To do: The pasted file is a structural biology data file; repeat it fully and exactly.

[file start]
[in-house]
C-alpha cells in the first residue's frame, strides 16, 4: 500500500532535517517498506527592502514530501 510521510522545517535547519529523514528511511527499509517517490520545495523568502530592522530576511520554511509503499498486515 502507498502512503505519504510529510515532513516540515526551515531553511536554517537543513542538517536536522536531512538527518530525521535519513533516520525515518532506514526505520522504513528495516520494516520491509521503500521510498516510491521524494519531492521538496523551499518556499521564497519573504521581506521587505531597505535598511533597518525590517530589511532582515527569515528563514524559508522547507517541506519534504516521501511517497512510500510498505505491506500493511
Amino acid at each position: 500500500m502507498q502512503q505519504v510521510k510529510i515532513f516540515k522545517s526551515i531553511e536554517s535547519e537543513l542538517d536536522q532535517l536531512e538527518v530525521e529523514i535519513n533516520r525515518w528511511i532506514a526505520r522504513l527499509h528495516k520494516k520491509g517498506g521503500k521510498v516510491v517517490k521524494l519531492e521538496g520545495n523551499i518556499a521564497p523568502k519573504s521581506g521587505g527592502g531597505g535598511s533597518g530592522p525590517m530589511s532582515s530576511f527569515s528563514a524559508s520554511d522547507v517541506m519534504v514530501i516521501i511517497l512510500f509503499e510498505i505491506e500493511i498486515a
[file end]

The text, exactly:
[in-house]
C-alpha cells in the first residue's frame, strides 16, 4: 500500500532535517517498506527592502514530501 510521510522545517535547519529523514528511511527499509517517490520545495523568502530592522530576511520554511509503499498486515 502507498502512503505519504510529510515532513516540515526551515531553511536554517537543513542538517536536522536531512538527518530525521535519513533516520525515518532506514526505520522504513528495516520494516520491509521503500521510498516510491521524494519531492521538496523551499518556499521564497519573504521581506521587505531597505535598511533597518525590517530589511532582515527569515528563514524559508522547507517541506519534504516521501511517497512510500510498505505491506500493511
Amino acid at each position: 500500500m502507498q502512503q505519504v510521510k510529510i515532513f516540515k522545517s526551515i531553511e536554517s535547519e537543513l542538517d536536522q532535517l536531512e538527518v530525521e529523514i535519513n533516520r525515518w528511511i532506514a526505520r522504513l527499509h528495516k520494516k520491509g517498506g521503500k521510498v516510491v517517490k521524494l519531492e521538496g520545495n523551499i518556499a521564497p523568502k519573504s521581506g521587505g527592502g531597505g535598511s533597518g530592522p525590517m530589511s532582515s530576511f527569515s528563514a524559508s520554511d522547507v517541506m519534504v514530501i516521501i511517497l512510500f509503499e510498505i505491506e500493511i498486515a